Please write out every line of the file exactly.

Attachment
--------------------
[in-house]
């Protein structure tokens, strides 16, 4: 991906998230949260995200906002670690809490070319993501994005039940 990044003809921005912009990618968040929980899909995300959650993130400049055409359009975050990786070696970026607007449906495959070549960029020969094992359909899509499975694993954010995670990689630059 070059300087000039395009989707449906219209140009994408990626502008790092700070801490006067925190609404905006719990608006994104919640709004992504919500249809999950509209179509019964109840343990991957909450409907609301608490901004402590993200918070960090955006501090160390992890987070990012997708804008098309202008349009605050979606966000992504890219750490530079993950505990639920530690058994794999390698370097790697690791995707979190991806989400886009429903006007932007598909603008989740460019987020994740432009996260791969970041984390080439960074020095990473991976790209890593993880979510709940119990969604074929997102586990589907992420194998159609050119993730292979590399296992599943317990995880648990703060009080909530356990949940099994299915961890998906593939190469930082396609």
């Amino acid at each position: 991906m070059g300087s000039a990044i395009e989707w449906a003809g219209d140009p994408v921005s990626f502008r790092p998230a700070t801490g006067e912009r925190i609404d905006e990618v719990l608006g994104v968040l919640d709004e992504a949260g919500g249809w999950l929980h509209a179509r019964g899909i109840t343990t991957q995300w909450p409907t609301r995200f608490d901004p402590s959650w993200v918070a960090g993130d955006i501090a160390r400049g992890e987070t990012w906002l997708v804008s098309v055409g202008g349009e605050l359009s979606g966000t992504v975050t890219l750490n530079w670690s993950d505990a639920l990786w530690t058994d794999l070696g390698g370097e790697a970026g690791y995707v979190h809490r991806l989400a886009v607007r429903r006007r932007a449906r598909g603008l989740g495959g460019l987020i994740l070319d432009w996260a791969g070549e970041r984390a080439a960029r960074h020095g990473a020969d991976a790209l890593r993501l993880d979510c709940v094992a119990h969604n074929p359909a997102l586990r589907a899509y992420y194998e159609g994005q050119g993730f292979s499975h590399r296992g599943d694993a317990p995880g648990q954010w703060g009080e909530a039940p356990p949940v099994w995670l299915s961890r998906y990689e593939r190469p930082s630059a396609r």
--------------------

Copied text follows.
[in-house]
């Protein structure tokens, strides 16, 4: 991906998230949260995200906002670690809490070319993501994005039940 990044003809921005912009990618968040929980899909995300959650993130400049055409359009975050990786070696970026607007449906495959070549960029020969094992359909899509499975694993954010995670990689630059 070059300087000039395009989707449906219209140009994408990626502008790092700070801490006067925190609404905006719990608006994104919640709004992504919500249809999950509209179509019964109840343990991957909450409907609301608490901004402590993200918070960090955006501090160390992890987070990012997708804008098309202008349009605050979606966000992504890219750490530079993950505990639920530690058994794999390698370097790697690791995707979190991806989400886009429903006007932007598909603008989740460019987020994740432009996260791969970041984390080439960074020095990473991976790209890593993880979510709940119990969604074929997102586990589907992420194998159609050119993730292979590399296992599943317990995880648990703060009080909530356990949940099994299915961890998906593939190469930082396609």
């Amino acid at each position: 991906m070059g300087s000039a990044i395009e989707w449906a003809g219209d140009p994408v921005s990626f502008r790092p998230a700070t801490g006067e912009r925190i609404d905006e990618v719990l608006g994104v968040l919640d709004e992504a949260g919500g249809w999950l929980h509209a179509r019964g899909i109840t343990t991957q995300w909450p409907t609301r995200f608490d901004p402590s959650w993200v918070a960090g993130d955006i501090a160390r400049g992890e987070t990012w906002l997708v804008s098309v055409g202008g349009e605050l359009s979606g966000t992504v975050t890219l750490n530079w670690s993950d505990a639920l990786w530690t058994d794999l070696g390698g370097e790697a970026g690791y995707v979190h809490r991806l989400a886009v607007r429903r006007r932007a449906r598909g603008l989740g495959g460019l987020i994740l070319d432009w996260a791969g070549e970041r984390a080439a960029r960074h020095g990473a020969d991976a790209l890593r993501l993880d979510c709940v094992a119990h969604n074929p359909a997102l586990r589907a899509y992420y194998e159609g994005q050119g993730f292979s499975h590399r296992g599943d694993a317990p995880g648990q954010w703060g009080e909530a039940p356990p949940v099994w995670l299915s961890r998906y990689e593939r190469p930082s630059a396609r």